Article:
Shortening of lay-off times by integrating rESWT into a multimodal therapy approach for treating acute muscle injuries

Integrating rESWT into a multimodal therapy approach for the treatment of acute muscle injuries as performed in this study may shorten lay-off times for elite football players (as well as for other sportspeople) compared to other therapy approaches. This conclusion is based on a comparison of the results of this study with data that were obtained prospectively from 31 European elite male football teams during the 2011/2012 season (Table 3) [2].

Table 3 Comparison of lay-off times after acute muscle injuries in elite football players reported in this study as well as by Ekstrand et al. [2]

A direct comparison with the data reported by Ekstrand et al. [2] shows that the median/mean lay-off times in this study were shortened by 54%/58%, respectively, in the case of Type 1a injuries, by 50%/55%, respectively, in the case of Type 2b injuries, and by 8%/21%, respectively, in the case of Type 3a injuries. Arguably, the Type 3a structural injury shown in Fig. 3 could also be considered to be a more severe Type 3b injury rather than a Type 3a injury which would mean that the median/mean injury lay-off times in this study for Type 3a injuries would then be further shortened by 23%/37%, respectively, compared to the data reported by Ekstrand et al. [2]. Furthermore, in recently published guidelines for muscle injuries, Maffulli et al. [8] consider normal lay-off times to be 5–15 days for functional/ultrastructural injuries, 15–18 days for Type 3a injuries and 25–35 days for Type 3b injuries. The lay-off times reported in this study were substantially shorter than the aforementioned typical lay-off times noted by Maffulli et al. [8]. At this stage, it is difficult to ascertain to which extent the application of rESWs actually contributed to the shorter lay-off times in this study compared to the data reported by Ekstrand et al. [2]. This is partly due to the fact that no treatment protocols were outlined in the latter study. Nevertheless, several factors strengthen the argumentation that the application of rESWs may be helpful as an adjunct form of therapy for reducing lay-off times following muscle injuries. Specifically: (1) the study by Ekstrand et al. [2] was based on data that was obtained from European male elite football teams and, therefore, from a population that is very similar to the population investigated in this study; (2) the key molecular and cellular mechanisms of action that rESWs/fESWs have on muscles (outlined below) were not yet known in 2011/2012; (3) Maffulli et al. [8] did not mention rESWT/fESWT in their guidelines for muscle injuries; and (4) our multimodal therapy approach (excluding rESWT/fESWT) is in line with the guidelines published by Maffulli et al. [8]. With this in mind, it is reasonable to assume that the therapy approaches used in 2011/2012 by the teams who were investigated by Ekstrand et al. [2] were broadly comparable to the multimodal therapy approach (excluding rESWT/fESWT) used in this study. Hence the application of rESWs may have substantially contributed to the shorter lay-off times found in this study compared to the data reported by Ekstrand et al. [2]. Further studies are required to test this hypothesis.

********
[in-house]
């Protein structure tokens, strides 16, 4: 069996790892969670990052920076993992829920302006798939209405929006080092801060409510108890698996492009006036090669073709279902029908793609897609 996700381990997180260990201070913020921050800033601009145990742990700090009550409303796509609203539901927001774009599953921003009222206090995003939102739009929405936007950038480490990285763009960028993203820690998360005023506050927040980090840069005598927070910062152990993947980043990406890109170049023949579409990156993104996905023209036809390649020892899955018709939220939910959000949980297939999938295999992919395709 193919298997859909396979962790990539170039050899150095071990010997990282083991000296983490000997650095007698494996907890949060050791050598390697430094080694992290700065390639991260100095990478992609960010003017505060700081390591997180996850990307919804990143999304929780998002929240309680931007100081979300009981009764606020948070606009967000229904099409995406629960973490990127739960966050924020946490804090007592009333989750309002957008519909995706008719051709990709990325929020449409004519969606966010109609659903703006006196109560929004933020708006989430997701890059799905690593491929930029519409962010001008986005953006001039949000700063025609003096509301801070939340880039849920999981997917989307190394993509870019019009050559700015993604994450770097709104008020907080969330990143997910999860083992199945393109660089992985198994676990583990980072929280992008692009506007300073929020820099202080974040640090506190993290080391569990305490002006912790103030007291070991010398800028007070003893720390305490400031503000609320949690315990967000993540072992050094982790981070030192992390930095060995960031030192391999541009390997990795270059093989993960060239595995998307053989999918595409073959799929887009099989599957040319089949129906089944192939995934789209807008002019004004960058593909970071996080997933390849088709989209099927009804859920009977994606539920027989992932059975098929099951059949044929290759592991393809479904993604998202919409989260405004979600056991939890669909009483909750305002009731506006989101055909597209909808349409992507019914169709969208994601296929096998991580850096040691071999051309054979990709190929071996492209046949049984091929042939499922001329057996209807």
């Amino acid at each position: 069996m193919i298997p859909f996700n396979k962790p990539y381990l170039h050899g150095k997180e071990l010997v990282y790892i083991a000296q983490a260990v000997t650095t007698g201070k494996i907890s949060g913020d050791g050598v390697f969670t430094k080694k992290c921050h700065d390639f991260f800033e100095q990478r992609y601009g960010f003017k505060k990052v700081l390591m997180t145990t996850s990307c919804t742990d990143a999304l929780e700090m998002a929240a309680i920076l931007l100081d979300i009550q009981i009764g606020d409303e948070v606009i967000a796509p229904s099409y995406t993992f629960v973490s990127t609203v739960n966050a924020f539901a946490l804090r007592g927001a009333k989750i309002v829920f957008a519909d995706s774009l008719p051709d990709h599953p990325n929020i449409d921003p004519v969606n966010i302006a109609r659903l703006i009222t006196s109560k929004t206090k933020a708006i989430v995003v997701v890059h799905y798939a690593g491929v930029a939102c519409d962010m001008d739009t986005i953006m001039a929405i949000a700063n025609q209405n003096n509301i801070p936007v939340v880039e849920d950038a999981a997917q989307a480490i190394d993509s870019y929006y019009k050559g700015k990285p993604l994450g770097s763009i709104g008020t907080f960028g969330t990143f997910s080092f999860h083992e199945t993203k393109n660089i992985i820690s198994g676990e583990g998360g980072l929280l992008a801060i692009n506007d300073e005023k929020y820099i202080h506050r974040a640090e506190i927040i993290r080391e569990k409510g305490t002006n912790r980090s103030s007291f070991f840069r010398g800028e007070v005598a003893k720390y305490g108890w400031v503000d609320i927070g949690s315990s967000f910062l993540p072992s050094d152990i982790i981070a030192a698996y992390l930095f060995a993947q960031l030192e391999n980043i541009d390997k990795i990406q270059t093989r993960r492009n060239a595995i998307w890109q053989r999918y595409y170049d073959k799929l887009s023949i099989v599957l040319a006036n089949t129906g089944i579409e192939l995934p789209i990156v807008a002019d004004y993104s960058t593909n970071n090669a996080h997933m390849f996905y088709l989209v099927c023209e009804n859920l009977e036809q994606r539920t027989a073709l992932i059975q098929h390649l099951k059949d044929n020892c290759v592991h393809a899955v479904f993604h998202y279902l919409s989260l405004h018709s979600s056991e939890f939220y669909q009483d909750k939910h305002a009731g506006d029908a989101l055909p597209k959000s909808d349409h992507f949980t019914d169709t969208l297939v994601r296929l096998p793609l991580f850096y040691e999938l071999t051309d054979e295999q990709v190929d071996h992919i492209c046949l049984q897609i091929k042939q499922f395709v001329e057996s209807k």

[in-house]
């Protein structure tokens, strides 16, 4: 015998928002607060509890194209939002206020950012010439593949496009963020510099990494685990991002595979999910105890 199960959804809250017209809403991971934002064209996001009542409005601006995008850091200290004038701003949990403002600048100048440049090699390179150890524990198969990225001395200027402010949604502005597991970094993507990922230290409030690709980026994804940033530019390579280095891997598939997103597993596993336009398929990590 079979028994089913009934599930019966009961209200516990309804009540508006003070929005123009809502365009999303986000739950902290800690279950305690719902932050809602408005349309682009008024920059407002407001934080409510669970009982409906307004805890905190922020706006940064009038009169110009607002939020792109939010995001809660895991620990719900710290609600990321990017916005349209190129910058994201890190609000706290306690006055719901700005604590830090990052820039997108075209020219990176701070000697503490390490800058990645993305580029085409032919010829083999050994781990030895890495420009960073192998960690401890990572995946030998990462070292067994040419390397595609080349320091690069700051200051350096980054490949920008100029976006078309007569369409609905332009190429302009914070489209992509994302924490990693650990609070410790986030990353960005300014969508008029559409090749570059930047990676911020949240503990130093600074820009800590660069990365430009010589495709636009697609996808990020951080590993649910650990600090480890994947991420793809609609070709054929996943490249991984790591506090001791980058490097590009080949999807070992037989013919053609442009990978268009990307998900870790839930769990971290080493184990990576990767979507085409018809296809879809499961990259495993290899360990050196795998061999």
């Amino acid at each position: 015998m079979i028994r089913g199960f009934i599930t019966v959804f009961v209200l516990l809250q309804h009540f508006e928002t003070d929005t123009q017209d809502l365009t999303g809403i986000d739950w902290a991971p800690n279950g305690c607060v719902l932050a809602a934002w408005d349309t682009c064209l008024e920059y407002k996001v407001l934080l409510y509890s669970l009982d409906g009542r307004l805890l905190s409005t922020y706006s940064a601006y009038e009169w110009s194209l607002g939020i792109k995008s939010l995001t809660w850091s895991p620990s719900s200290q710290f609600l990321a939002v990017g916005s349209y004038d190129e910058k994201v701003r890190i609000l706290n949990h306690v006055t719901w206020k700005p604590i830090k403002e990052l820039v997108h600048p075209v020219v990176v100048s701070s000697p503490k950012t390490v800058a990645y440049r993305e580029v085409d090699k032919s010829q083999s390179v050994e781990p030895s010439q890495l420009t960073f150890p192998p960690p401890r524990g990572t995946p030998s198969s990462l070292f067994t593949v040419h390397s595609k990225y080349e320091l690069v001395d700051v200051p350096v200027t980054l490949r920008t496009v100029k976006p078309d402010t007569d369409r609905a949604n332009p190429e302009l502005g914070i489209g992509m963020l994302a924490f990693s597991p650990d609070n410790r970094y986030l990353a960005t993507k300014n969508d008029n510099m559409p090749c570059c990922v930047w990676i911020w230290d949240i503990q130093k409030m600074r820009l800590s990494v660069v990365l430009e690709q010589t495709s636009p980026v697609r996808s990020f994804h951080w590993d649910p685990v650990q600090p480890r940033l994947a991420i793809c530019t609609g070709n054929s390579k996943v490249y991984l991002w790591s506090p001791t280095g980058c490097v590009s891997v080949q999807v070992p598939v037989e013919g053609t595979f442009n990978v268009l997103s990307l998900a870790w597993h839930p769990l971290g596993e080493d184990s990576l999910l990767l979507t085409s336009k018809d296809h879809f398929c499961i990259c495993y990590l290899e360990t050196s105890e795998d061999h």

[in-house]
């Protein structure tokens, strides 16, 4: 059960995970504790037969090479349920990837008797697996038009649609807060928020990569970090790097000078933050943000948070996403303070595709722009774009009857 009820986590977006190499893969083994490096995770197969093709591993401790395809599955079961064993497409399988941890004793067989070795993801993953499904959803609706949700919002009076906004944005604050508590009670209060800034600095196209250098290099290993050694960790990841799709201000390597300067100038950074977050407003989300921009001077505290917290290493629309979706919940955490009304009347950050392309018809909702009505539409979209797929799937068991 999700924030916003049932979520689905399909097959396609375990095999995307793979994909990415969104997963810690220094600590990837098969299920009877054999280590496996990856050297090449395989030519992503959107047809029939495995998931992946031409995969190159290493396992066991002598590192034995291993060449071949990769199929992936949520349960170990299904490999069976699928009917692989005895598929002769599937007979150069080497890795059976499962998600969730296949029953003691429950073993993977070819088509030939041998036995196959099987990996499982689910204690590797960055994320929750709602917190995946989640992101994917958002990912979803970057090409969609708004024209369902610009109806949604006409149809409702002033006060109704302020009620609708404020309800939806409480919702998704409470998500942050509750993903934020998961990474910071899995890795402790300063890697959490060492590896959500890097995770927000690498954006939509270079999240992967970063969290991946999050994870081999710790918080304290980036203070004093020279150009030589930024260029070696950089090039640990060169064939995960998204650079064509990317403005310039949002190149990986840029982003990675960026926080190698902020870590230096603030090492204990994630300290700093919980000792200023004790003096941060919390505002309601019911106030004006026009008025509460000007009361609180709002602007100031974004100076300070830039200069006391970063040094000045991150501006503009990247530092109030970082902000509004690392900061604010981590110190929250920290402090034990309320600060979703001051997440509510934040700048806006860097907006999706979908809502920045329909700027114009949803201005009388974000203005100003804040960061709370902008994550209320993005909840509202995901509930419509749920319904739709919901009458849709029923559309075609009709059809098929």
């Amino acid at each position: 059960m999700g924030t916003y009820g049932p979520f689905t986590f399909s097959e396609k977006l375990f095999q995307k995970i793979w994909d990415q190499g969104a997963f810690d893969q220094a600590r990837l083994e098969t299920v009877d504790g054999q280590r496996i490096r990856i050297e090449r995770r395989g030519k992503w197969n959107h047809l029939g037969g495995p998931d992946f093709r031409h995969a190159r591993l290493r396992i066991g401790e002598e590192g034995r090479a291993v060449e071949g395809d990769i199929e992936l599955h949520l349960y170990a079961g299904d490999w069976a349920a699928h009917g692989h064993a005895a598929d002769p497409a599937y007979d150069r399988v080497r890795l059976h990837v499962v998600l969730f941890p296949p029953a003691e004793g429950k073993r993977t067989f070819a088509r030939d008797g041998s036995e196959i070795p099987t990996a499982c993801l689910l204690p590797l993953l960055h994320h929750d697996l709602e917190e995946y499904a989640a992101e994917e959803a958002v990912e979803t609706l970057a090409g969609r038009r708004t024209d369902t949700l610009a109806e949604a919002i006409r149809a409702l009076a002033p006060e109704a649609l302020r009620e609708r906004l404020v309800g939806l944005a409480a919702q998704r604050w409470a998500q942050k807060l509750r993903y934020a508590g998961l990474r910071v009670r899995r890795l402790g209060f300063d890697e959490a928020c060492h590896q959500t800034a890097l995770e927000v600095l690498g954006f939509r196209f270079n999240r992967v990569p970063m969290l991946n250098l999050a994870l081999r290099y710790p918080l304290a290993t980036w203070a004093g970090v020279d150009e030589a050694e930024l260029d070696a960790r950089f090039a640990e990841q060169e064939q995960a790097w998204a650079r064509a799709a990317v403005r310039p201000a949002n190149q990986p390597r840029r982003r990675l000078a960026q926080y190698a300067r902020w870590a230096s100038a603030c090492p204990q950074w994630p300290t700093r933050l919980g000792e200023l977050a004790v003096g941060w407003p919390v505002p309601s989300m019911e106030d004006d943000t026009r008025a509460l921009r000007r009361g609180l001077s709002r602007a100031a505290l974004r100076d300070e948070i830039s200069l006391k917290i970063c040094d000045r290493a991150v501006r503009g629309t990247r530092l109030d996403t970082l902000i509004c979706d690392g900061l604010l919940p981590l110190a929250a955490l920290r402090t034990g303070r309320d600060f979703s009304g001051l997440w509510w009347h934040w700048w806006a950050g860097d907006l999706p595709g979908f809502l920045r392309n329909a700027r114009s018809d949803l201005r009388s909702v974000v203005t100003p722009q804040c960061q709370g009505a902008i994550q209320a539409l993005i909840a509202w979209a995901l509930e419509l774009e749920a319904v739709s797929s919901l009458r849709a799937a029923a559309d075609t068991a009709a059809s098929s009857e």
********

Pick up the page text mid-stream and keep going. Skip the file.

Reduction in total re-injury rates by integrating rESWT into a multimodal therapy approach for treating acute muscle injuries

the total re-injury rates of 1/13 (8%) observed amongst functional/ultrastructural muscle injuries and 0/4 (0%) observed amongst the structural muscle injuries in this study were lower than corresponding data reported by Ekstrand et al. [2] (12% was observed amongst functional/ultrastructural injuries and 13% observed amongst structural injuries, respectively). Based on these results we argue that the integration of rESWT into a multimodal therapy approach for the treatment of acute muscle injuries as outlined in this study may not only help to reduce lay-off times but may also help in the prevention of muscle re-injury amongst athletes. However, due to the low number of structural muscle injuries included in this study, further studies are required to test this hypothesis amongst a larger sample group.